Argentina’s Banco Masventas (BMV) sets a new precedence being the first bank on the planet to allow its customers to make use of Bitcoin as a payment option.

In a milestone achievement that marks the intersection between traditional banking institutions and the digital currency world, Argentina’s Banco Masventas (BMV) announced on Monday that it will allow its customers to make cross-border international payments using Bitcoin.

This decision of using an alternative payment option to SWIFT, arrived after the bank forming a partnership with a Latin American cryptocurrency exchange Bitex. Banco Masventas (BMV), probably, is the first bank on the planet to allow its customers to make use of Bitcoin as a payment option. The bank states that under this new provision, customers will be able to send money to 50 different countries to 50 different countries using Bitex with a fee of 3% + VAT.

Jose Dakak, a principal shareholder of Masventas has appreciated the bank towards a broader drive of going digital while adopting new emerging technologies as well as lowering the costs of bank’s services. Dakak said:

“One of the actions was to contract Bitex as a strategic partner in the implementation of the Bitex platform for payments and collections operations for our clients abroad.”

Bitex chief marking officer Manuel Beaudroit told CoinDesk that the bank will soon be using Bitcoin will be used for real-world transactions considering the fact that the service has been launched just yesterday. He added:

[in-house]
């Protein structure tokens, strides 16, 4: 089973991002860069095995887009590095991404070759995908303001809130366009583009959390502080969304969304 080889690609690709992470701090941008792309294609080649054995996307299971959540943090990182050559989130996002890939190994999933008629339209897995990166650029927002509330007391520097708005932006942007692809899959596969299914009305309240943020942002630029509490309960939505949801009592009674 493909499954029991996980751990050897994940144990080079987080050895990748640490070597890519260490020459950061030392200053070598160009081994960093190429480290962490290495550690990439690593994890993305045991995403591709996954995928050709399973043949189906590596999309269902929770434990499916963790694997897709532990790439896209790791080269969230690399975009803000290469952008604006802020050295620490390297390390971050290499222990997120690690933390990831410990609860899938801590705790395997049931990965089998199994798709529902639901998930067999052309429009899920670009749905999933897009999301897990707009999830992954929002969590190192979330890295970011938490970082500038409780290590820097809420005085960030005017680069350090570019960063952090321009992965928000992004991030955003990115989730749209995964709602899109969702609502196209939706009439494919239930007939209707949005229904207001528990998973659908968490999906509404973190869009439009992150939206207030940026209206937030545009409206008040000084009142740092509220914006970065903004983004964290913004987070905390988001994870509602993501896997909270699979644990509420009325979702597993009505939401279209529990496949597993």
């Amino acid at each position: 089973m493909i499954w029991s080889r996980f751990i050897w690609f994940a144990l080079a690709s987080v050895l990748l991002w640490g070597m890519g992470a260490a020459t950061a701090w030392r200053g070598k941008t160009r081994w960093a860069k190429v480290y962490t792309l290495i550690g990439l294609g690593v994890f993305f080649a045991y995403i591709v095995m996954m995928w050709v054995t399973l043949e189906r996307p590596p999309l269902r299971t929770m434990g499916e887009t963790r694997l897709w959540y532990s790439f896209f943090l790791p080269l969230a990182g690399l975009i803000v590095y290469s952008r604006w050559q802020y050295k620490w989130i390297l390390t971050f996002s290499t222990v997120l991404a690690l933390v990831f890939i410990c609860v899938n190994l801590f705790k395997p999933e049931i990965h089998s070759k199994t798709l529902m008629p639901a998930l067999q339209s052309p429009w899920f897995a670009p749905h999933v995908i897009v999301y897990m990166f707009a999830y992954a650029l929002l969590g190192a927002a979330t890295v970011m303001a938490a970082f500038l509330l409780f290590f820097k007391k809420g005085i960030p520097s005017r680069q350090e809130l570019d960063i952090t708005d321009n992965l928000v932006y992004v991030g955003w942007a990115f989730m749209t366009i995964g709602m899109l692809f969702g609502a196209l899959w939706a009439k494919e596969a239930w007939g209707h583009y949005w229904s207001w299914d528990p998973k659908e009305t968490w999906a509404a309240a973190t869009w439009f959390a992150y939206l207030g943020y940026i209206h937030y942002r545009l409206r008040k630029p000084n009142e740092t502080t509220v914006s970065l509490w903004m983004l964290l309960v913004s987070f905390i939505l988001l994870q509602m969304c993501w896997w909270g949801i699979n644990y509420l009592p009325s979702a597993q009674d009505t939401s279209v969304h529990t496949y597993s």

“The customers will ask the bank to do an international payment, and the bank uses Bitex as a provider. For the customer, it’s transparent, they don’t touch, they don’t see the bitcoin. We are a provider for them, and they are not touching bitcoin.”

The system of payment transfers works exactly to how Ripple’s XRP tokens are transferred. Instead of bouncing the fiat currency between the SWIFT network of the banks, Bitcoin’s are being transferred to the exchanges which are able to cash out the cryptocurrencies.

The main difference is that Bitcoin has higher transfer costs in comparison to the XRP tokens and more importantly they take more time relative to Ripple’s instant transfers. This is probably one of the major reasons why Ripple has managed to establish more ties with banking institutions and why the other systems have been rejected.

Now that Bitex and BMV are using Bitcoin, they might consider sending payments and transactions in one or two big batched per day. This project might set a new precedence as to developing new alternatives to Ripple.

In the long run, there is every possibility that banks themselves might incorporate an infrastructure which starts offering crypto transfers along with fiat currencies with the growing mainstream adoption of digital currencies.

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